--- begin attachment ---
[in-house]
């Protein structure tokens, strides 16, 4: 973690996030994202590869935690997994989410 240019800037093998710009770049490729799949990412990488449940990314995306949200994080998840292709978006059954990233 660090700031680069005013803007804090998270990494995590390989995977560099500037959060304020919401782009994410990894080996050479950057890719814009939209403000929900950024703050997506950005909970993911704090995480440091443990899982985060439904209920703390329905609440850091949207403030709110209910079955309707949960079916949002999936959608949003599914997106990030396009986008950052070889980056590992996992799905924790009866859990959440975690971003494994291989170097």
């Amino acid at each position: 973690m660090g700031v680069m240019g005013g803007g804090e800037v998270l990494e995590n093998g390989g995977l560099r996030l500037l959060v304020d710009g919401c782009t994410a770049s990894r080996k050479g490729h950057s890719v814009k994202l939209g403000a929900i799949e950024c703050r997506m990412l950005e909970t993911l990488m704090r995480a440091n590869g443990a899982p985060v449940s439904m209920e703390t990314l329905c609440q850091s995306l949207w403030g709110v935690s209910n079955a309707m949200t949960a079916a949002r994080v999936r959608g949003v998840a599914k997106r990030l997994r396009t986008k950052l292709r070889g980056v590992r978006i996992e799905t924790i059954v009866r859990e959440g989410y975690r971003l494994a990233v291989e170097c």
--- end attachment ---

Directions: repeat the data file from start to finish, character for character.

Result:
[in-house]
């Protein structure tokens, strides 16, 4: 973690996030994202590869935690997994989410 240019800037093998710009770049490729799949990412990488449940990314995306949200994080998840292709978006059954990233 660090700031680069005013803007804090998270990494995590390989995977560099500037959060304020919401782009994410990894080996050479950057890719814009939209403000929900950024703050997506950005909970993911704090995480440091443990899982985060439904209920703390329905609440850091949207403030709110209910079955309707949960079916949002999936959608949003599914997106990030396009986008950052070889980056590992996992799905924790009866859990959440975690971003494994291989170097």
């Amino acid at each position: 973690m660090g700031v680069m240019g005013g803007g804090e800037v998270l990494e995590n093998g390989g995977l560099r996030l500037l959060v304020d710009g919401c782009t994410a770049s990894r080996k050479g490729h950057s890719v814009k994202l939209g403000a929900i799949e950024c703050r997506m990412l950005e909970t993911l990488m704090r995480a440091n590869g443990a899982p985060v449940s439904m209920e703390t990314l329905c609440q850091s995306l949207w403030g709110v935690s209910n079955a309707m949200t949960a079916a949002r994080v999936r959608g949003v998840a599914k997106r990030l997994r396009t986008k950052l292709r070889g980056v590992r978006i996992e799905t924790i059954v009866r859990e959440g989410y975690r971003l494994a990233v291989e170097c």